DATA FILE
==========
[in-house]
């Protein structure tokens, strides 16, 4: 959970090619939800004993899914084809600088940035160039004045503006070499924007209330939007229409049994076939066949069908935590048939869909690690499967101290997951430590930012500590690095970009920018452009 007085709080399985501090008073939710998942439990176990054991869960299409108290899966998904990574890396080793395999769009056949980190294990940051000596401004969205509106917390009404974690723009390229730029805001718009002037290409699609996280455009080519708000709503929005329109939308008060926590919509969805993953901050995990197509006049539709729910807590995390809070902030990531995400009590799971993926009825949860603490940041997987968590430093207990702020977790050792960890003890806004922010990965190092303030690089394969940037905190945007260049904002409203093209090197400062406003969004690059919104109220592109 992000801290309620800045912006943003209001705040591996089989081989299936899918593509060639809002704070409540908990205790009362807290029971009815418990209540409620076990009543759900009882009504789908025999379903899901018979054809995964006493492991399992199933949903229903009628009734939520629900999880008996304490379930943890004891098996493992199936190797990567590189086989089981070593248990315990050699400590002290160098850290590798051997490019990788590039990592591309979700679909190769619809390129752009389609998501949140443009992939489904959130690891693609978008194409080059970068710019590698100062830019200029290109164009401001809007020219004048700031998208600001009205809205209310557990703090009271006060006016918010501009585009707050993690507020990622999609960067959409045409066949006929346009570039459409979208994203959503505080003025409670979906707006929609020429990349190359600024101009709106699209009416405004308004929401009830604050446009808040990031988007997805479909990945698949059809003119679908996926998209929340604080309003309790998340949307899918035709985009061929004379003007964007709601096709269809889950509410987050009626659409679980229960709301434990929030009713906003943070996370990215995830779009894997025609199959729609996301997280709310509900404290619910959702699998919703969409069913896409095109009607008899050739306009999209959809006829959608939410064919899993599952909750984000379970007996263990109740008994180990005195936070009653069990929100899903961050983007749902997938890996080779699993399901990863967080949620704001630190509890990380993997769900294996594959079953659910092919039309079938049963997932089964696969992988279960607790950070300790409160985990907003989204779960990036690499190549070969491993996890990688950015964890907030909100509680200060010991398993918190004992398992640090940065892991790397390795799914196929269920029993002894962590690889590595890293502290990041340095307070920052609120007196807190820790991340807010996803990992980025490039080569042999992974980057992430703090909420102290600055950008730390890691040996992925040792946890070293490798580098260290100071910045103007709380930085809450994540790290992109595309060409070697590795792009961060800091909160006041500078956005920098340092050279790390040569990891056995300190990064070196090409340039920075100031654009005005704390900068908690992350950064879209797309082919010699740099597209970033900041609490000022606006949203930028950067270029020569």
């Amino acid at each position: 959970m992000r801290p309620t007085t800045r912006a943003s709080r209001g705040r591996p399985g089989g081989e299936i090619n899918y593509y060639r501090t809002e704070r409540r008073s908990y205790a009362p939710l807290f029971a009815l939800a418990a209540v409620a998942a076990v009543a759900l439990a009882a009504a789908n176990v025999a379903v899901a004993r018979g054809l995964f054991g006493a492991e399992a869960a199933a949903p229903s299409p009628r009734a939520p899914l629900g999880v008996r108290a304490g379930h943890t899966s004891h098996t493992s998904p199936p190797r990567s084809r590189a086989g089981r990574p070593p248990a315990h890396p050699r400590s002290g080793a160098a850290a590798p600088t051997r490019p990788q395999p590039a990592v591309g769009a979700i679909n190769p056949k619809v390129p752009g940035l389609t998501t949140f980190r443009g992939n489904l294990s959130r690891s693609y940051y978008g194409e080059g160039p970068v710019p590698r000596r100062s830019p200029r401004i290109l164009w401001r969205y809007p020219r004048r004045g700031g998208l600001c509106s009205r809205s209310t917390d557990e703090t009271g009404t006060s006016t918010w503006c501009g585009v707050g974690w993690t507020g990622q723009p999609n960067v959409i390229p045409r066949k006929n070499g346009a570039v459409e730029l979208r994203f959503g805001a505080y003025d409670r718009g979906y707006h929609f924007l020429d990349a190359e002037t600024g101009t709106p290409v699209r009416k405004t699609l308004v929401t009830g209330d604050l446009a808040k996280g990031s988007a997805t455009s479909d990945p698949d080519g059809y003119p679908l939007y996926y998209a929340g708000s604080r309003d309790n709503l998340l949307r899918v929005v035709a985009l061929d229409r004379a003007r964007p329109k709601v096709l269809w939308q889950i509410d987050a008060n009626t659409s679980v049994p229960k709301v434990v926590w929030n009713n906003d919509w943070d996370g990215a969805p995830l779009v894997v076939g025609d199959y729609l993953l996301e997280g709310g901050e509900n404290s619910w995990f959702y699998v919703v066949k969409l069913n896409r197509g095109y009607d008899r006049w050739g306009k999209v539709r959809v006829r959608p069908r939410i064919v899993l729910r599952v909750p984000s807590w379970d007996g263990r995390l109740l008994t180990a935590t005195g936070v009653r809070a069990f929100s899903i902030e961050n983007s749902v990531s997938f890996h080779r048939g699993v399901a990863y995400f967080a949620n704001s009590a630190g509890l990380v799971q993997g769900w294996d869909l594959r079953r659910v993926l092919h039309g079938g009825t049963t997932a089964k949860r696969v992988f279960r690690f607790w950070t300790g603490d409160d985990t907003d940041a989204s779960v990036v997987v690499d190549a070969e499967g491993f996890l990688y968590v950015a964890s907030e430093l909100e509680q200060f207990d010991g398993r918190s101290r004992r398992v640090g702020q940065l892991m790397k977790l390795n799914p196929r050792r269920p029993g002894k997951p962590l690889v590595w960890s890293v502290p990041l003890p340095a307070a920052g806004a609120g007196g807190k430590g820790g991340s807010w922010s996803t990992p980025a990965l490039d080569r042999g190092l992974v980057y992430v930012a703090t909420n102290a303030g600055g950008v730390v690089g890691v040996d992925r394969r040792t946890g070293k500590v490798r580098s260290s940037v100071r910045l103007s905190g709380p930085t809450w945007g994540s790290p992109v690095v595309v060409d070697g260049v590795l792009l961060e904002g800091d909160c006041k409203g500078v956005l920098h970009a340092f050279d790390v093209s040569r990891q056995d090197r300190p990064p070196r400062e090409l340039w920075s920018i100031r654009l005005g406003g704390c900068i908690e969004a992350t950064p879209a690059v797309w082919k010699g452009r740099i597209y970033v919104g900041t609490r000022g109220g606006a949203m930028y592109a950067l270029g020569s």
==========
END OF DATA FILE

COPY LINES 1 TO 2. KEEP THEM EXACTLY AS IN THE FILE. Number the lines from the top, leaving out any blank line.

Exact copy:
[in-house]
């Protein structure tokens, strides 16, 4: 959970090619939800004993899914084809600088940035160039004045503006070499924007209330939007229409049994076939066949069908935590048939869909690690499967101290997951430590930012500590690095970009920018452009 007085709080399985501090008073939710998942439990176990054991869960299409108290899966998904990574890396080793395999769009056949980190294990940051000596401004969205509106917390009404974690723009390229730029805001718009002037290409699609996280455009080519708000709503929005329109939308008060926590919509969805993953901050995990197509006049539709729910807590995390809070902030990531995400009590799971993926009825949860603490940041997987968590430093207990702020977790050792960890003890806004922010990965190092303030690089394969940037905190945007260049904002409203093209090197400062406003969004690059919104109220592109 992000801290309620800045912006943003209001705040591996089989081989299936899918593509060639809002704070409540908990205790009362807290029971009815418990209540409620076990009543759900009882009504789908025999379903899901018979054809995964006493492991399992199933949903229903009628009734939520629900999880008996304490379930943890004891098996493992199936190797990567590189086989089981070593248990315990050699400590002290160098850290590798051997490019990788590039990592591309979700679909190769619809390129752009389609998501949140443009992939489904959130690891693609978008194409080059970068710019590698100062830019200029290109164009401001809007020219004048700031998208600001009205809205209310557990703090009271006060006016918010501009585009707050993690507020990622999609960067959409045409066949006929346009570039459409979208994203959503505080003025409670979906707006929609020429990349190359600024101009709106699209009416405004308004929401009830604050446009808040990031988007997805479909990945698949059809003119679908996926998209929340604080309003309790998340949307899918035709985009061929004379003007964007709601096709269809889950509410987050009626659409679980229960709301434990929030009713906003943070996370990215995830779009894997025609199959729609996301997280709310509900404290619910959702699998919703969409069913896409095109009607008899050739306009999209959809006829959608939410064919899993599952909750984000379970007996263990109740008994180990005195936070009653069990929100899903961050983007749902997938890996080779699993399901990863967080949620704001630190509890990380993997769900294996594959079953659910092919039309079938049963997932089964696969992988279960607790950070300790409160985990907003989204779960990036690499190549070969491993996890990688950015964890907030909100509680200060010991398993918190004992398992640090940065892991790397390795799914196929269920029993002894962590690889590595890293502290990041340095307070920052609120007196807190820790991340807010996803990992980025490039080569042999992974980057992430703090909420102290600055950008730390890691040996992925040792946890070293490798580098260290100071910045103007709380930085809450994540790290992109595309060409070697590795792009961060800091909160006041500078956005920098340092050279790390040569990891056995300190990064070196090409340039920075100031654009005005704390900068908690992350950064879209797309082919010699740099597209970033900041609490000022606006949203930028950067270029020569």